Speak up at the back? Minutes show some councillors hardly say a word at meetings
Format of Town Hall sessions under review
30 August, 2019 — By Richard Osley
Council leader Georgia Gould
A CROSS-PARTY group of local politicians is looking at ways to make council meetings more engaging and give backbench councillors more opportunities to speak, after some went more than a year without saying anything.
Minutes and webcast recordings from all the full council meetings held since last May’s local elections show that several have made only one contribution or not spoken at all.
Members are, however, using some of the meetings to catch up with case work on their laptops and mobile phones instead.
The all-member sessions are largely set up for cabinet members to present reports or answer questions, and the time for backbenchers has been reduced by having members of the public invited to join “themed debates”.
It follows years of dwindling attendance in the public gallery and a new resolve by council leader Georgia Gould to improve relations with the public.
Although all sides of the chamber agree that worthy topics have often been chosen, it is not uncommon to hear privately expressed concern that some of the subjects have been so broad that it has been impossible to pinpoint possible changes to council policy. There is no vote on any element of the discussion and the meetings have instead been likened to “TED talks” or seminars, rather than debates.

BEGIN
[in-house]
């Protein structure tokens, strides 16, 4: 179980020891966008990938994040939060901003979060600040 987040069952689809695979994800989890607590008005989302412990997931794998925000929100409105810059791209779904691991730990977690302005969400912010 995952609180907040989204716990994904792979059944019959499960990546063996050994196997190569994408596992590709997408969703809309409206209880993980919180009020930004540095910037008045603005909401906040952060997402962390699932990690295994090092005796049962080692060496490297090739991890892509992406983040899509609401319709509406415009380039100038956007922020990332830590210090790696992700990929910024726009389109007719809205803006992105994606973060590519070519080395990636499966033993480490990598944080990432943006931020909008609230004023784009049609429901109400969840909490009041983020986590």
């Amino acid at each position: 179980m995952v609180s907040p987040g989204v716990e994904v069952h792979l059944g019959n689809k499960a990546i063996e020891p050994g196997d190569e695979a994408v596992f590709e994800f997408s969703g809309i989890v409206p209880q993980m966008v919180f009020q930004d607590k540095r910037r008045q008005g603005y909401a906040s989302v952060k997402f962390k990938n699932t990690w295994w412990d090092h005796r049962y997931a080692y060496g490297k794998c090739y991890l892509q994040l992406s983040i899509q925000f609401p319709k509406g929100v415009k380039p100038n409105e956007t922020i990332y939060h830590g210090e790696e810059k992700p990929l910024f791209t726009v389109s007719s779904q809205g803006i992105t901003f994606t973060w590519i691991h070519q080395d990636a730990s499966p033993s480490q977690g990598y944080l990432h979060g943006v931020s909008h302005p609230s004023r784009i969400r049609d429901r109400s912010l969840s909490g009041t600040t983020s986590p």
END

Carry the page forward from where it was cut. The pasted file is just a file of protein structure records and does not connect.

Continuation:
After July’s full council meeting, Labour councillor Awale Olad – who is recorded in the minutes as being a regular speaker – warned: “Most of us were exhausted by the time deputations and petitions had finished – then we had to go into another hour and a bit of a deep debate.”
A red light system warning some councillors they have used up their time is routinely ignored
A new screen showing councillors when they are over time and should wrap up their contributions has been ignored on several occasions by cabinet councillors since its introduction last year. Cllr Gould, who has made several attempts to make council meetings more hands on, said she had talked to the Mayor of Camden Maryam Eslamdoust about the possibility of having a shorter list of invitees and giving more time for backbenchers. But she said that more public involvement was important.
“We are committed to hearing the voices of Camden’s residents in all we do as a council. We have invited those with lived experiences to lead debates relevant to our communities including youth safety, homelessness, social isolation, air quality and the LGBT+ experience, helping councillors have more meaningful debates to shape council policy on these issues.”
She added: “Councillors play a crucial role in leading our communities, championing residents and working alongside them to solve the challenges our communities faced.”
Liberal Democrat councillor Luisa Porritt said she welcomed interest in changing the format, adding Camden needed more “focused discussion” at its council meetings and that motions should be prioritised.
“We should be given more time to scrutinise the decisions of the governing Labour Party through questions and answers,” she said. “This is not just a forum for the council to pat itself on the back.”